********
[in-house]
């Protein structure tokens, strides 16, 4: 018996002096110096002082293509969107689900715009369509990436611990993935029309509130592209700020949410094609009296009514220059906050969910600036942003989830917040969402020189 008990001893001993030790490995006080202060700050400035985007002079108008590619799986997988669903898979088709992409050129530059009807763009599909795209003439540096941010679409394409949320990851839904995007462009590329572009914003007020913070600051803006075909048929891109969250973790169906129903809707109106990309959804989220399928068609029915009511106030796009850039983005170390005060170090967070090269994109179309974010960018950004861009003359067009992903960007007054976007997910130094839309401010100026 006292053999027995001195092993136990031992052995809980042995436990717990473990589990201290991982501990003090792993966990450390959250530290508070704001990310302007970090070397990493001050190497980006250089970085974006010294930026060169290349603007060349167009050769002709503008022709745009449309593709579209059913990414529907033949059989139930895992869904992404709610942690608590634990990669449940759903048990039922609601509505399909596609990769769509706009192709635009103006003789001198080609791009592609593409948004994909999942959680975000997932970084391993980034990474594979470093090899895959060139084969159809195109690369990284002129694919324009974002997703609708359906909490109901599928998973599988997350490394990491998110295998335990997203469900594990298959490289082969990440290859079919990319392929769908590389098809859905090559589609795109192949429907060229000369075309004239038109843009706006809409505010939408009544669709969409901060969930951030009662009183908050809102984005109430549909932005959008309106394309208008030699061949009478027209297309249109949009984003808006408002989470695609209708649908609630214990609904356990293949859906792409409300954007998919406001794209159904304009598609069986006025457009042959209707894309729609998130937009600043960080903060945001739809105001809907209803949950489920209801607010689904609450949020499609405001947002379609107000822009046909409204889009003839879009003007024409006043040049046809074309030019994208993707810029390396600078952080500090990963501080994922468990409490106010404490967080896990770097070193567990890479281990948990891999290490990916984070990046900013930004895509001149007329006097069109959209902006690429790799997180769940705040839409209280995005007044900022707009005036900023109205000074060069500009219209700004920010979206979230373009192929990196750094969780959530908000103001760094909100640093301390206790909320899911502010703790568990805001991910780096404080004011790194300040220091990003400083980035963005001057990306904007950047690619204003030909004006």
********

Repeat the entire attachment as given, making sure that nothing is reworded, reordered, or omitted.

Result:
[in-house]
């Protein structure tokens, strides 16, 4: 018996002096110096002082293509969107689900715009369509990436611990993935029309509130592209700020949410094609009296009514220059906050969910600036942003989830917040969402020189 008990001893001993030790490995006080202060700050400035985007002079108008590619799986997988669903898979088709992409050129530059009807763009599909795209003439540096941010679409394409949320990851839904995007462009590329572009914003007020913070600051803006075909048929891109969250973790169906129903809707109106990309959804989220399928068609029915009511106030796009850039983005170390005060170090967070090269994109179309974010960018950004861009003359067009992903960007007054976007997910130094839309401010100026 006292053999027995001195092993136990031992052995809980042995436990717990473990589990201290991982501990003090792993966990450390959250530290508070704001990310302007970090070397990493001050190497980006250089970085974006010294930026060169290349603007060349167009050769002709503008022709745009449309593709579209059913990414529907033949059989139930895992869904992404709610942690608590634990990669449940759903048990039922609601509505399909596609990769769509706009192709635009103006003789001198080609791009592609593409948004994909999942959680975000997932970084391993980034990474594979470093090899895959060139084969159809195109690369990284002129694919324009974002997703609708359906909490109901599928998973599988997350490394990491998110295998335990997203469900594990298959490289082969990440290859079919990319392929769908590389098809859905090559589609795109192949429907060229000369075309004239038109843009706006809409505010939408009544669709969409901060969930951030009662009183908050809102984005109430549909932005959008309106394309208008030699061949009478027209297309249109949009984003808006408002989470695609209708649908609630214990609904356990293949859906792409409300954007998919406001794209159904304009598609069986006025457009042959209707894309729609998130937009600043960080903060945001739809105001809907209803949950489920209801607010689904609450949020499609405001947002379609107000822009046909409204889009003839879009003007024409006043040049046809074309030019994208993707810029390396600078952080500090990963501080994922468990409490106010404490967080896990770097070193567990890479281990948990891999290490990916984070990046900013930004895509001149007329006097069109959209902006690429790799997180769940705040839409209280995005007044900022707009005036900023109205000074060069500009219209700004920010979206979230373009192929990196750094969780959530908000103001760094909100640093301390206790909320899911502010703790568990805001991910780096404080004011790194300040220091990003400083980035963005001057990306904007950047690619204003030909004006």